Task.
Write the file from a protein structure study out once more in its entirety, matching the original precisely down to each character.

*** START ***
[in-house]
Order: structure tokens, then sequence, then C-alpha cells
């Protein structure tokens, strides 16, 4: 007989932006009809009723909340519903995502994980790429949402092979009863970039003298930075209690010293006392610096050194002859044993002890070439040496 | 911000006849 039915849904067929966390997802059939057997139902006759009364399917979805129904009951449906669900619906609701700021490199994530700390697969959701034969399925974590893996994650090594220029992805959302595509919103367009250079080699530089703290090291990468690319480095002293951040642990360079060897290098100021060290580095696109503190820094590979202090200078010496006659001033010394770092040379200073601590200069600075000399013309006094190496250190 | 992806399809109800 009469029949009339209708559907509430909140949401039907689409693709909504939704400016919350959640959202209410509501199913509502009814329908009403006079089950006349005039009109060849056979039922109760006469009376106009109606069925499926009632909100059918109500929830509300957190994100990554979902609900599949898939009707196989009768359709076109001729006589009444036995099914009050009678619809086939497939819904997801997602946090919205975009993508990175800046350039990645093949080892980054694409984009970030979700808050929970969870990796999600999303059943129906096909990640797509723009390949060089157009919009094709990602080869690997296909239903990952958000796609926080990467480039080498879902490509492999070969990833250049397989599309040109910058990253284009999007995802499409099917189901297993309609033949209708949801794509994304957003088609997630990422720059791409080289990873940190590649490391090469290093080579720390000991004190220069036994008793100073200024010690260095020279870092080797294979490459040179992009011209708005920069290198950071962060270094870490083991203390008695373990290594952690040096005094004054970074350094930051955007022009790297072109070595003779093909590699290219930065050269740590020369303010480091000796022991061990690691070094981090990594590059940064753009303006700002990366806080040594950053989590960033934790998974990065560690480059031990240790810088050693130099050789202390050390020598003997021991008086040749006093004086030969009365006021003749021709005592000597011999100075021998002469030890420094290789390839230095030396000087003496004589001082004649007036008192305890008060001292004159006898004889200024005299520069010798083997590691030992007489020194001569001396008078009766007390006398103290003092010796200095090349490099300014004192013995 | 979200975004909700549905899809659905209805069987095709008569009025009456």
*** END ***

[in-house]
Order: structure tokens, then sequence, then C-alpha cells
């Protein structure tokens, strides 16, 4: 007989932006009809009723909340519903995502994980790429949402092979009863970039003298930075209690010293006392610096050194002859044993002890070439040496 | 911000006849 039915849904067929966390997802059939057997139902006759009364399917979805129904009951449906669900619906609701700021490199994530700390697969959701034969399925974590893996994650090594220029992805959302595509919103367009250079080699530089703290090291990468690319480095002293951040642990360079060897290098100021060290580095696109503190820094590979202090200078010496006659001033010394770092040379200073601590200069600075000399013309006094190496250190 | 992806399809109800 009469029949009339209708559907509430909140949401039907689409693709909504939704400016919350959640959202209410509501199913509502009814329908009403006079089950006349005039009109060849056979039922109760006469009376106009109606069925499926009632909100059918109500929830509300957190994100990554979902609900599949898939009707196989009768359709076109001729006589009444036995099914009050009678619809086939497939819904997801997602946090919205975009993508990175800046350039990645093949080892980054694409984009970030979700808050929970969870990796999600999303059943129906096909990640797509723009390949060089157009919009094709990602080869690997296909239903990952958000796609926080990467480039080498879902490509492999070969990833250049397989599309040109910058990253284009999007995802499409099917189901297993309609033949209708949801794509994304957003088609997630990422720059791409080289990873940190590649490391090469290093080579720390000991004190220069036994008793100073200024010690260095020279870092080797294979490459040179992009011209708005920069290198950071962060270094870490083991203390008695373990290594952690040096005094004054970074350094930051955007022009790297072109070595003779093909590699290219930065050269740590020369303010480091000796022991061990690691070094981090990594590059940064753009303006700002990366806080040594950053989590960033934790998974990065560690480059031990240790810088050693130099050789202390050390020598003997021991008086040749006093004086030969009365006021003749021709005592000597011999100075021998002469030890420094290789390839230095030396000087003496004589001082004649007036008192305890008060001292004159006898004889200024005299520069010798083997590691030992007489020194001569001396008078009766007390006398103290003092010796200095090349490099300014004192013995 | 979200975004909700549905899809659905209805069987095709008569009025009456």